• Updated : 2022.5.27 금 10:21
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Youth Politics: We Can Make a Better Future
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승인 2022.03.17  15:14:32
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▲ Young people are protesting against the war for the recently-invaded Ukraine / Photo: THE PITT NEWS

South Korea has the lowest percentage of the National Assembly under the age of 40 in major countries in the world, according to the Inter-Parliamentary Union’s data. The highest countries were the following three countries – Denmark, Finland, and Sweden. Every country has its own different situations and problems, but they have the same need for youth politics. With young voices, they have new and different views from older generations and better policies may come from it. For example, environmental policies in which young people get more interested than the older generations exert a huge influence on younger generations, who have been very influential when it comes to these policies. Like this, in various parts, voices of the youth are needed. The Chonnam Tribune brings various opinions from international and Korean students on youth politics.

What is the current status of youth politics in your country?

Abdullaev Otabek (Uzbekistan): Uzbekistan has always pursued active youth-oriented policies. In 2020, the government announced the establishment of the “Youth Parliament” – an advisory body with 100 nationally elected youths aged between 18 and 30 under the supervision of the Upper House of the National Assembly. Another example of such initiatives is the “Youth Alliance” – a government-backed NPO whose aim is to "improve youth participation in the political, social and economic reforms carried out by the government.” But the problem is that the majority of the Uzbek youth hardly identifies with the objectives put forward by such state-run organizations. They see these projects as government tools designated to keep youths’ political views in line with that of the regime.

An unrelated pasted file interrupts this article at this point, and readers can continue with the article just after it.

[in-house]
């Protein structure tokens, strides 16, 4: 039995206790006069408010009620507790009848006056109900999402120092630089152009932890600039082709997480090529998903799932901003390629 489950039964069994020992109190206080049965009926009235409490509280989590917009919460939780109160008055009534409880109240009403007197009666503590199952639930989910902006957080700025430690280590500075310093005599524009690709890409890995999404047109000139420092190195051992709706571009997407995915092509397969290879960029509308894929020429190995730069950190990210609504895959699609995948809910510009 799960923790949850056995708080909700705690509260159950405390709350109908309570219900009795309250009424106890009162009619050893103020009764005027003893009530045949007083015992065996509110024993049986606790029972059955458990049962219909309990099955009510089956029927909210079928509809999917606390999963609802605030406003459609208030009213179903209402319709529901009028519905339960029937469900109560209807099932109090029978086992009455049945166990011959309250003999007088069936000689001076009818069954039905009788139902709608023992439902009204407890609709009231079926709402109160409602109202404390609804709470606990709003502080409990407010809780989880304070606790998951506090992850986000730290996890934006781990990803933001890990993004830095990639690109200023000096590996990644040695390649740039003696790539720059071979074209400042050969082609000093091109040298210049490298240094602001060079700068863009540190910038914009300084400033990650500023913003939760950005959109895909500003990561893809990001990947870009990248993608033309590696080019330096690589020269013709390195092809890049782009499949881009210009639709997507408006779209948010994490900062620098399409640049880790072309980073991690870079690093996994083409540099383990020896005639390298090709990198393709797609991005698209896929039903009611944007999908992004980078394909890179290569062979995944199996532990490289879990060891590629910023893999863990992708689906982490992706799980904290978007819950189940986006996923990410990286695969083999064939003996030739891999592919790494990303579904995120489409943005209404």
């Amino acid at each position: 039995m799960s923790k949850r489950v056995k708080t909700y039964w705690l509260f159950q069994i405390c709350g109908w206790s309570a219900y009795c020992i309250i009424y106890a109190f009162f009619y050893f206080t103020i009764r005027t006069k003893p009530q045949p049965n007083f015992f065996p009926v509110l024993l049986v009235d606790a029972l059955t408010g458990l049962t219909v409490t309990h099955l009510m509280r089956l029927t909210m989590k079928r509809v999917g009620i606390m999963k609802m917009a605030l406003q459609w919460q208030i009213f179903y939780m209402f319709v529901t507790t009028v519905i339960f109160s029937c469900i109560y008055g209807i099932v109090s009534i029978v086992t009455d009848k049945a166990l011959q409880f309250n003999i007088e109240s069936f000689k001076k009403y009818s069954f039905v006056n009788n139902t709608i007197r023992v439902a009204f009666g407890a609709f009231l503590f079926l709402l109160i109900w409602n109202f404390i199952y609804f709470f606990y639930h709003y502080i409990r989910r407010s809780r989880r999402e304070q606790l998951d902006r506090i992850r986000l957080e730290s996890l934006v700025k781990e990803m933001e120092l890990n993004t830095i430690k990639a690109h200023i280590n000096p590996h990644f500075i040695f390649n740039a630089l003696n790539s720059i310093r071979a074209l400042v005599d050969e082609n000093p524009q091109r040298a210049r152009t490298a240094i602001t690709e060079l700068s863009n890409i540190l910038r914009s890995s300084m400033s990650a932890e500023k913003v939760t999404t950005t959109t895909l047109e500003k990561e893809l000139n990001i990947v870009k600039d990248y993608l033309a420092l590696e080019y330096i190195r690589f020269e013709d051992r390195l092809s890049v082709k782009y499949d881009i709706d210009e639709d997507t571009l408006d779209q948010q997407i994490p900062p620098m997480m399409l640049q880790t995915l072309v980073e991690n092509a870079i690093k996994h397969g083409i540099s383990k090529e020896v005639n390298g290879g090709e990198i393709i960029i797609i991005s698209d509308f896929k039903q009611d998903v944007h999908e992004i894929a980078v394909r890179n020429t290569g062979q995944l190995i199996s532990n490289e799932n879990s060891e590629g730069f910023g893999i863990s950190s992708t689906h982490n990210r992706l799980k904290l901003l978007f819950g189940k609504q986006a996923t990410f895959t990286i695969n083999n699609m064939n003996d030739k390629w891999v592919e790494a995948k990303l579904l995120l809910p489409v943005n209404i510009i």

Alicia Kiefer (Germany): In Germany, the legal voting age is 18 nationally, but in some federal states, youths can vote for local and federal state government at the age of 16. In our universities, we have exclusive youth politics since we have our own parties there. In general, every German party has their own youth organizations, where young people, between 14 and 35, can operate. Also, my federal state Nordrhein-Westfalen will implement a right for children to attend a full-time school, which is not the default in Germany yet. The opportunity to attend a full-time school may bring more equal learning opportunities, as not all parents can help their children with their education the same way.

If you could be a young politician, what would you like to change the most or be involved in?

Niranjan Thorali (India): I would like to be involved in sports policies. With a population of 1.3 billion multicultural people in India, talent seems to be lost somewhere. We have seen how proper training and polishing created wonders in recent international events. Engaging in sports not only creates an international image of a country but also makes the country’s population healthy.

Choi Gun-woo (South Korea): In Korea, the housing problem is one of the hardest ones for the young. House rent is increasing unceasingly, and to make the matter worse, it is getting harder to get a job and make money. But still, there is no clear solution for this situation.